Yellow is not the new black in perovskite solar cells
KU Leuven discovery paves way for new generation of solar cells
A study led by KU Leuven explains how a promising type of perovskites can be stabilised. As a result, the crystals turn black, enabling them to absorb sunlight. The study was published in Science.
Perovskite-based solar devices offer higher conversion efficiencies than silicon. The only problem is that some of the most promising perovskites, namely caesium lead triiodide (CsPbI3), are very unstable at room temperature. Under these conditions, they have a yellow colour, as the atoms in the crystal do not form a perovskite structure. For the crystals to absorb sunlight efficiently and turn it into electricity, they should be in a black, perovskite state - and stay that way.
The picture above shows the yellow phase, where the crystals are very soft, comparable to a plate of jelly.
"Silicon forms a very strong, rigid crystal. If you press on it, it won't change its shape. On the other hand, perovskites are much softer and more malleable," explains Julian Steele of the KU Leuven Centre for Membrane Separations, Adsorption, Catalysis, and Spectroscopy for Sustainable Solutions (cMACS). "We can stabilise them under various lab conditions, but at room temperature, the black perovskite atoms really want to reshuffle, change structure, and ultimately turn the crystal yellow."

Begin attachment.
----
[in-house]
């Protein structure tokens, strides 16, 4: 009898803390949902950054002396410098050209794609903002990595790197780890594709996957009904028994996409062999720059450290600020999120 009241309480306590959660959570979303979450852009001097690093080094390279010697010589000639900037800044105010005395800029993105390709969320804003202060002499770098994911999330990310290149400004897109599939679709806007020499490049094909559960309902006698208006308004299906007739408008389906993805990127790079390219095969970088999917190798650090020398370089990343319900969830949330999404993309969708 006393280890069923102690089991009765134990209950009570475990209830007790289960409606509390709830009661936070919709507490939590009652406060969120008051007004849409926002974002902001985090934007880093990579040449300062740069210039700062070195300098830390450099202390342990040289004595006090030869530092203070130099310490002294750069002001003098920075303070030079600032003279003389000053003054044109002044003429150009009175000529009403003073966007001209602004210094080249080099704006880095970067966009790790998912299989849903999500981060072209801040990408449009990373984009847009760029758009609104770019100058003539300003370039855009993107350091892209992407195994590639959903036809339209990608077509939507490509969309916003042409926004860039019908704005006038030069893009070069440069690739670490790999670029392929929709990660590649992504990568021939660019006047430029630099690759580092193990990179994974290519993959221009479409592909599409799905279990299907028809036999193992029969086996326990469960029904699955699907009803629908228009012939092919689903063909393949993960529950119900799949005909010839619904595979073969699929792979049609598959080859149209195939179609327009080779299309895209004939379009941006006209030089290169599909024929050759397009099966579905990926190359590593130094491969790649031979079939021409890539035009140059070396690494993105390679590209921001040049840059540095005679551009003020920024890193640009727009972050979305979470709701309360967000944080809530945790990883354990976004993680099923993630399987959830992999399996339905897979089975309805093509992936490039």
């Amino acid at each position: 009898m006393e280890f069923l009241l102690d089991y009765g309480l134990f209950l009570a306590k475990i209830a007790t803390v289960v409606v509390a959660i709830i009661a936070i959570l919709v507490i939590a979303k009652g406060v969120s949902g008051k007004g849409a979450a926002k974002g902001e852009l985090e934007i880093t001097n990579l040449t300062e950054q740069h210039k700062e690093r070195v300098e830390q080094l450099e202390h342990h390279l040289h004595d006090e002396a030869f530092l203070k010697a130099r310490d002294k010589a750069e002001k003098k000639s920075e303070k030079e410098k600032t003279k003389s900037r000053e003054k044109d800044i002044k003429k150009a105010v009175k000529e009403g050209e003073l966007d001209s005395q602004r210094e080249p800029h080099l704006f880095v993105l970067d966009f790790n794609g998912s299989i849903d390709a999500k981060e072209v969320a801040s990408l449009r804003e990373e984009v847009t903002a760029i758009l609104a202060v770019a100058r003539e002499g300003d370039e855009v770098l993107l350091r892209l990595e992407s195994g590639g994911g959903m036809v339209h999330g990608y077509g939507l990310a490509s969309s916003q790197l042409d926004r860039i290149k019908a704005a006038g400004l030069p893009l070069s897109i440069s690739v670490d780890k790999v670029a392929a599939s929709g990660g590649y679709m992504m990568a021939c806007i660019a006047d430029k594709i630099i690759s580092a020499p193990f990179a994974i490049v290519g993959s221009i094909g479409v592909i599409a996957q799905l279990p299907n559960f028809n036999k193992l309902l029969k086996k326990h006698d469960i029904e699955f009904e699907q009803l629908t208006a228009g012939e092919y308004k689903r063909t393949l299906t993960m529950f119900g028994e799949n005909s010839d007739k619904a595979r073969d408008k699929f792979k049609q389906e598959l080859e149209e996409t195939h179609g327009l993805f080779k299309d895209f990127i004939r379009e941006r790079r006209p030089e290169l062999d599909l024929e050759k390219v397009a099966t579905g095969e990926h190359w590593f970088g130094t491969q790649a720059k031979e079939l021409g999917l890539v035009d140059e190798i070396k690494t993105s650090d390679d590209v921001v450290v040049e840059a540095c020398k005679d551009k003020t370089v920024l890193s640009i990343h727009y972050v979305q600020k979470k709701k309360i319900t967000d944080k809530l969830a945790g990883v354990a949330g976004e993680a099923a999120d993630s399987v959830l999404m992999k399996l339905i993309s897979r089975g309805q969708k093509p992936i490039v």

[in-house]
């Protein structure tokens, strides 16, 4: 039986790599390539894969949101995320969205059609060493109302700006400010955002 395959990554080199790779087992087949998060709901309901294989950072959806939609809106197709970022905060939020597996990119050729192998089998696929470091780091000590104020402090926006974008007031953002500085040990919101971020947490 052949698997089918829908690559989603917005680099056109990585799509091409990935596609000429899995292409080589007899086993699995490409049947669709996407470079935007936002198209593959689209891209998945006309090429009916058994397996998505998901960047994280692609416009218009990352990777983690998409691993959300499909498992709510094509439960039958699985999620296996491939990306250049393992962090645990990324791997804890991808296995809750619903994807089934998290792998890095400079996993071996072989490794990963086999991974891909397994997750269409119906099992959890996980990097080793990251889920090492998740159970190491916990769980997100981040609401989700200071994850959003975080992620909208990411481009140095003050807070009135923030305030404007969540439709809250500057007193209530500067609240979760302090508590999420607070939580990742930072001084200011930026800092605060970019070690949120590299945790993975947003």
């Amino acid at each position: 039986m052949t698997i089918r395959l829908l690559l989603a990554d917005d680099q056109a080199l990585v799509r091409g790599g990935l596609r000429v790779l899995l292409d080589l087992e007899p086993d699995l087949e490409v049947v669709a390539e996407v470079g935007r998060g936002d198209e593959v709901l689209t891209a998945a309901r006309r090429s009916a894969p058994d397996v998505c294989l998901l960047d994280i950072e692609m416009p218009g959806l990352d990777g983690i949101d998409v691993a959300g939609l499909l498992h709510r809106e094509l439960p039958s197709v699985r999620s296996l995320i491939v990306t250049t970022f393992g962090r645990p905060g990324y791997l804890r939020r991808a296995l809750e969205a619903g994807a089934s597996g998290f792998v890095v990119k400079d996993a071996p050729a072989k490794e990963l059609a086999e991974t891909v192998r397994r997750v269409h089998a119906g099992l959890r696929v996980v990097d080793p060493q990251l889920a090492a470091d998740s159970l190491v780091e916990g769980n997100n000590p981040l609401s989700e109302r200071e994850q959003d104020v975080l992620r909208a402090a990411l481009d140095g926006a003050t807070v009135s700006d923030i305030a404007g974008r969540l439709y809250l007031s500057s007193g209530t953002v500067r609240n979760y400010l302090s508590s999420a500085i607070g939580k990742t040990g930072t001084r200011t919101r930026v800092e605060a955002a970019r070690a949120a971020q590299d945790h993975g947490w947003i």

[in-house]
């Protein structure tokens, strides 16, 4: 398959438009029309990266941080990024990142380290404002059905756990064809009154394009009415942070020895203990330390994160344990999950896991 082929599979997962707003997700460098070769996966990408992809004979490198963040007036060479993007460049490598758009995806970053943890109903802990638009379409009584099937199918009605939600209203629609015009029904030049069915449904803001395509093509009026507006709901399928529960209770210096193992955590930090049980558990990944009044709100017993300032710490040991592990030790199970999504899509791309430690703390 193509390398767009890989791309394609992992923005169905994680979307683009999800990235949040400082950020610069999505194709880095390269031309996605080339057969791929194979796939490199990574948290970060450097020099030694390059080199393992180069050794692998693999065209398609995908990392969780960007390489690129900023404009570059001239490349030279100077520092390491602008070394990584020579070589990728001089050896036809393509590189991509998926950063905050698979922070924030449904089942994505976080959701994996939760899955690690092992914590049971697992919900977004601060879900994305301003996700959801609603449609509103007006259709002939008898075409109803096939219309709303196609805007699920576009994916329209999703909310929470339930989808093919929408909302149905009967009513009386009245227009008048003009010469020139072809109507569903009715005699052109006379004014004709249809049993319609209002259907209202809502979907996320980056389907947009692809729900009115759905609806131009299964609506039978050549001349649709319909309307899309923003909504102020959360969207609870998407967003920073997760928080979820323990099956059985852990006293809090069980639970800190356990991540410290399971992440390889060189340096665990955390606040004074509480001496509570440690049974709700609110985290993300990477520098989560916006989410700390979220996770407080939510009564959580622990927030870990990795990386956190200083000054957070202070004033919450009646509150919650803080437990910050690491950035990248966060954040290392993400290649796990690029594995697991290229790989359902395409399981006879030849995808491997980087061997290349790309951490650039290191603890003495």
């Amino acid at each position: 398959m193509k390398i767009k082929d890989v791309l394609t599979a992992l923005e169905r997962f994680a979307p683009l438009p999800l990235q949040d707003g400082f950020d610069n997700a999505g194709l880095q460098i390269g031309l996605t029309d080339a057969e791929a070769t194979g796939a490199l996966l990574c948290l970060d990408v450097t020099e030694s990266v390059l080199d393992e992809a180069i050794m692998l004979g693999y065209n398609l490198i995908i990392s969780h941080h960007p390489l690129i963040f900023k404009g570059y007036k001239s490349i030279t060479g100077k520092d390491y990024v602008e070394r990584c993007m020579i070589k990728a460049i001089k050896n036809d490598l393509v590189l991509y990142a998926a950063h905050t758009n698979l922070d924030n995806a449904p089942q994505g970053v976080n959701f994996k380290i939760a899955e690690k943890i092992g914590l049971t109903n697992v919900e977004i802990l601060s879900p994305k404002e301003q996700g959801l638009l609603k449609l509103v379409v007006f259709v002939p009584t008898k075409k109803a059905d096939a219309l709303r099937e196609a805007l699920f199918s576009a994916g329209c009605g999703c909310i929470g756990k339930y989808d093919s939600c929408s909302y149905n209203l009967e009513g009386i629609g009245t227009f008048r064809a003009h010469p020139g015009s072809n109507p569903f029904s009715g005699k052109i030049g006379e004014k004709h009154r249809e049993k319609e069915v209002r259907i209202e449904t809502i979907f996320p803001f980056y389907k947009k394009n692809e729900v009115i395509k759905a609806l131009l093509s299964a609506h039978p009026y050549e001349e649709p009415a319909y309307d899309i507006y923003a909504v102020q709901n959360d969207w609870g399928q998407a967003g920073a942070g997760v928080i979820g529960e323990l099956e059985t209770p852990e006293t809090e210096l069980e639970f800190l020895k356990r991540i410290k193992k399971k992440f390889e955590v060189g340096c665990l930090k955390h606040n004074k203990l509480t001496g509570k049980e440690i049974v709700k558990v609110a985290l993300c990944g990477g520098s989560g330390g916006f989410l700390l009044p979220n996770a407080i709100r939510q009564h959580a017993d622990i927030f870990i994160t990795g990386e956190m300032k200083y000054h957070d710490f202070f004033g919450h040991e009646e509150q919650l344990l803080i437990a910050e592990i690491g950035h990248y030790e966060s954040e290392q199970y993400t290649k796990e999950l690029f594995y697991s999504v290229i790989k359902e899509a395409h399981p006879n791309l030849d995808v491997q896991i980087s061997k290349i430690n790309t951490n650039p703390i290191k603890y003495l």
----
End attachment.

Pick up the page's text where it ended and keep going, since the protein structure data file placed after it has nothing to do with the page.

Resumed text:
Together with an international team of scientists, Steele discovered that by binding a thin film of perovskite solar cells to a sheet of glass, the cells can obtain and maintain their desired black state. The thin film is heated to a temperature of 330 degrees Celsius, causing the perovskites to expand and adhere to the glass. After heating, the film is rapidly cooled down to room temperature. This process fixates the atoms in the crystals, restricting their movement, so that they stay in the desired black form.
"There are three pillars that determine the quality of solar cells: price, stability, and performance. Perovskites score high on performance and price, but their stability is still a major issue," says Steele. Scientists had already been observing for several years that perovskites can retain their blackness after heating, but it was as of yet unclear why. "In our study, we chose CsPbI3 because its performance is very high," Steel explains. "Additionally, it is one of the most unstable types of perovskites, which means it is sensitive to the method we describe, and should translate to other unstable perovskites."
Much of the data used in the study were collected at the European Synchrotron Radiation Facility. To understand the experimental observations on a molecular scale, colleagues at Ghent University's Center for Molecular Modeling (CMM) supported the finding with theoretical simulations of the black and yellow phases of the perovskites. The computational results were necessary to rationalise why the black phase is stabilised when fixating it as a thin film to a glass substrate.
How the bonding takes place exactly, is still a mystery, though there are hypotheses. "Normally, we would take a microscope with atomic resolution and directly have a look. However, that's impossible with perovskites, as they are hard to observe with such a high-resolution imaging instrument, since they are so soft and prone to falling apart under the relatively high energy of common probes."
"Understanding how this mechanism works will help further research to ultimately develop solar panels that use pure perovskite crystals," Steele says. "Since the entry level for processing perovskite-based solar cells is relatively low, they can be very beneficial for people in developing countries operating in a more limited infrastructure." Additionally, perovskites can be used in LEDs, photoelectric sensors, transistors, x-ray detectors and more.